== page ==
White House announces more baby formula to be imported under Biden administration program
Operation Fly Formula is projected to import the equivalent of 17 million 8-ounce bottles of infant formula by the end of June.
On Wednesday, the White House announced the 10th mission of Operation Fly Formula, the Biden administration’s program to import infant formula to combat ongoing shortages in the United States.
The White House said in a statement that the shipment by truck of Gerber formula from Mexico to Fort Worth, Texas, organized by the Department of Health and Human Services would begin on June 24: “This delivery will include approximately 1 million pounds of Gerber Good Start Gentle infant formula, the equivalent of approximately 16 million 8-ounce bottles.”
The administration also announced planned transportation by plane of Nestlé formula from Germany to Fort Worth and of Bubs formula from Melbourne, Australia, to Los Angeles and Philadelphia.
HHS noted that a total of 13 flights under the Operation Fly Formula program have been scheduled for the week of June 20. The agency forecast that by June 26 the operation will have completed 32 flights and imported the equivalent of 17 million 8-ounce bottles of formula.
On Monday, a Delta Airlines flight from London’s Heathrow Airport to Boston Logan International Airport delivered Kendamil formula that will be made available to retailers across the country.
CNN reported on June 10 that, according to neonatologist Dr. Steve Abrams, former chair of the American Association of Pediatrics Committee on Nutrition, Operation Fly Formula will “make a noticeable difference” in the availability of formula for American families, adding, “When these formulas hit the stores, I think you’re going to see a lot of easing up on hoarding and stressing. I think that there’s going to be this big hurrah when people can go to Target and see formula again. So that effect may exceed the volume amount.”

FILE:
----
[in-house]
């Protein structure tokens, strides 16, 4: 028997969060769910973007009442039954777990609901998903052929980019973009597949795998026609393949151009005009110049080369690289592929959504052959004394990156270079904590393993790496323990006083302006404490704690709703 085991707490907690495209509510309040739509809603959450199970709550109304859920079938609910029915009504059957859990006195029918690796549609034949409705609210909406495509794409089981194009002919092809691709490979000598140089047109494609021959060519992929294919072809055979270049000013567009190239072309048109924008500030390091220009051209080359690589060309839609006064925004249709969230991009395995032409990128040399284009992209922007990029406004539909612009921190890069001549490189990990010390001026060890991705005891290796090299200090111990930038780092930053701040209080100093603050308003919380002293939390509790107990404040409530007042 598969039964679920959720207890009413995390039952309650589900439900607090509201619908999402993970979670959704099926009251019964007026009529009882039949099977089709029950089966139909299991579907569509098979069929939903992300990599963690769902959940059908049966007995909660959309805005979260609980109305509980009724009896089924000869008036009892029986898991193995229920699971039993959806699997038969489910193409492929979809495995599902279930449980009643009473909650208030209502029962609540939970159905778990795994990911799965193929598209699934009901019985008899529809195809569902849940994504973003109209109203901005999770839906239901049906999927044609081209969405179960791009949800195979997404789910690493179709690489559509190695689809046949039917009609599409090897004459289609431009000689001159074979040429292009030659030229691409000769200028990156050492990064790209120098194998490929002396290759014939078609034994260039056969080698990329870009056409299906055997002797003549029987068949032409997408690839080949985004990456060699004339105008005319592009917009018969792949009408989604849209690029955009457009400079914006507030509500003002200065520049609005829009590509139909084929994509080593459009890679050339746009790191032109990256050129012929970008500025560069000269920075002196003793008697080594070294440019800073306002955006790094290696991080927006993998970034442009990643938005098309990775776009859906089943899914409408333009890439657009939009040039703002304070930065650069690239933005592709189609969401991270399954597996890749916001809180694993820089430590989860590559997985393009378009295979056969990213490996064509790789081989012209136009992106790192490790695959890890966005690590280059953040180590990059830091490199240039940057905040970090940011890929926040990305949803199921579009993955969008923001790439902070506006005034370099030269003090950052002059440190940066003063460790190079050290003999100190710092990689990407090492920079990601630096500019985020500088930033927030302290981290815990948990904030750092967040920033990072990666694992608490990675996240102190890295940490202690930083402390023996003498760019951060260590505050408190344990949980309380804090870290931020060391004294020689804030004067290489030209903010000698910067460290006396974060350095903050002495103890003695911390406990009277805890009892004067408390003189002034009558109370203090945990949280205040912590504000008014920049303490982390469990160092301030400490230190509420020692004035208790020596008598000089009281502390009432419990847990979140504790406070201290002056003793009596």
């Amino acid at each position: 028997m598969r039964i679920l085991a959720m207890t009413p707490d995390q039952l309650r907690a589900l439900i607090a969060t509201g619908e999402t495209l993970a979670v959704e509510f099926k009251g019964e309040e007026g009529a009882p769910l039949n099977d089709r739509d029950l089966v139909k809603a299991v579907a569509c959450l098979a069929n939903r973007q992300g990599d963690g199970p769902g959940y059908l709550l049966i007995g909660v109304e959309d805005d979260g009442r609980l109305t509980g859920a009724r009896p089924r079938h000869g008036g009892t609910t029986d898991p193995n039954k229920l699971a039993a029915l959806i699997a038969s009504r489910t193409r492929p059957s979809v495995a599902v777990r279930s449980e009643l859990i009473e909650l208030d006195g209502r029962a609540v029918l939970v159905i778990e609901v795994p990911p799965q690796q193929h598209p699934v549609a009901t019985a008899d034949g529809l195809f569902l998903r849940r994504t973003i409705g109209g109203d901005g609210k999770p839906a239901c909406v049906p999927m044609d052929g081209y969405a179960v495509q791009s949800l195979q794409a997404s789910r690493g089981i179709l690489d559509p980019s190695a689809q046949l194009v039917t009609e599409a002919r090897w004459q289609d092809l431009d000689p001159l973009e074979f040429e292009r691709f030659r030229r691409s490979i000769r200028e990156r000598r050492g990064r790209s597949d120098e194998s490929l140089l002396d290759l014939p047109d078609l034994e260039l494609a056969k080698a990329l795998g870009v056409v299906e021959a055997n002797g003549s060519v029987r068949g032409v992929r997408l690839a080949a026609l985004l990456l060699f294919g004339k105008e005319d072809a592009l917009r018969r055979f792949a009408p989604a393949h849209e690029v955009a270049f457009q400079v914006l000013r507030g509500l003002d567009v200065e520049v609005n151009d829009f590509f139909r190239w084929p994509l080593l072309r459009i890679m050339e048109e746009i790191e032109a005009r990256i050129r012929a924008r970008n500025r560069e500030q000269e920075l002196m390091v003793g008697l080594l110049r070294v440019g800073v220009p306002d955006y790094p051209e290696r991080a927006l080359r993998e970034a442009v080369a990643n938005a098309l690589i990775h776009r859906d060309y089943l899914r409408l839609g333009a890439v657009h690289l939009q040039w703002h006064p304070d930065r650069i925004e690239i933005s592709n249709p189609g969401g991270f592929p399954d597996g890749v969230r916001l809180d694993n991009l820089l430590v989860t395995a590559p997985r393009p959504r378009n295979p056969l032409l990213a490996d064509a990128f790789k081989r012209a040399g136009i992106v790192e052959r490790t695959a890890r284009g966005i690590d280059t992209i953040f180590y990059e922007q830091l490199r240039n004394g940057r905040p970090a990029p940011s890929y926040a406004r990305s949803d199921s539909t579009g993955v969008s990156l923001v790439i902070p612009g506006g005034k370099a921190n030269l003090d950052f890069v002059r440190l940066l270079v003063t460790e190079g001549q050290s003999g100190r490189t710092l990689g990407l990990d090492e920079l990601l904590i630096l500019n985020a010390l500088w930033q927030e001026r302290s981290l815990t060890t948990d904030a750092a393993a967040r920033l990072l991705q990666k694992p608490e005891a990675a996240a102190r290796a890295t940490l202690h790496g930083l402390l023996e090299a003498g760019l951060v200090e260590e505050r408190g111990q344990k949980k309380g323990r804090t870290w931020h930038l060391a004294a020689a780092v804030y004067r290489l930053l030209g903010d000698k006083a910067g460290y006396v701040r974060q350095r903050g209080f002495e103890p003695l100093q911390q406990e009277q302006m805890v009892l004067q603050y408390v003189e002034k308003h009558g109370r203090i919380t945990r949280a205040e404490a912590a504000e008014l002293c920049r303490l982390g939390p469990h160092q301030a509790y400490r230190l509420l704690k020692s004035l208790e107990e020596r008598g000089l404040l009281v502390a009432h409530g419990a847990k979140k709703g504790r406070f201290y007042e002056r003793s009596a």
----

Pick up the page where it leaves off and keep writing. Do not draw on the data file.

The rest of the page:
A shortage of infant formula across the United States began after formula distributed by Abbott Nutrition was recalled after babies who had consumed the products developed bacterial infections. Four infants were hospitalized and two subsequently died. Abbott’s facility in Sturgis, Michigan, the largest formula manufacturing plant in America, was subsequently closed down, and Abbott entered into a consent decree with the Food and Drug Administration under which it agreed to remedy violations discovered by the agency as a condition for reopening the facility.
On May 18, President Joe Biden announced the launch of Operation Fly Formula, directing HHS to work in concert with the departments of Agriculture and Defense to use commercial aircraft to import foreign formula that meets existing FDA safety standards into the United States.
Biden also invoked the Defense Production Act to increase the formula supply. The act gives the president the power to direct private businesses to prioritize the production of material deemed vital to the national defense. The administration said in a statement at the time, “Directing firms to prioritize and allocate the production of key infant formula inputs will help increase production and speed up in [sic] supply chains.”
On June 4, Abbott announced that the plant was reopening, but production was halted on June 15 due to flooding inside the plant. Abbott said of the measures needed to deal with the flooding, “This will likely delay production and distribution of new product for a few weeks,” highlighting the ongoing need for the infant formula being imported under Operation Fly Formula.
Published with permission of The American Independent Foundation.
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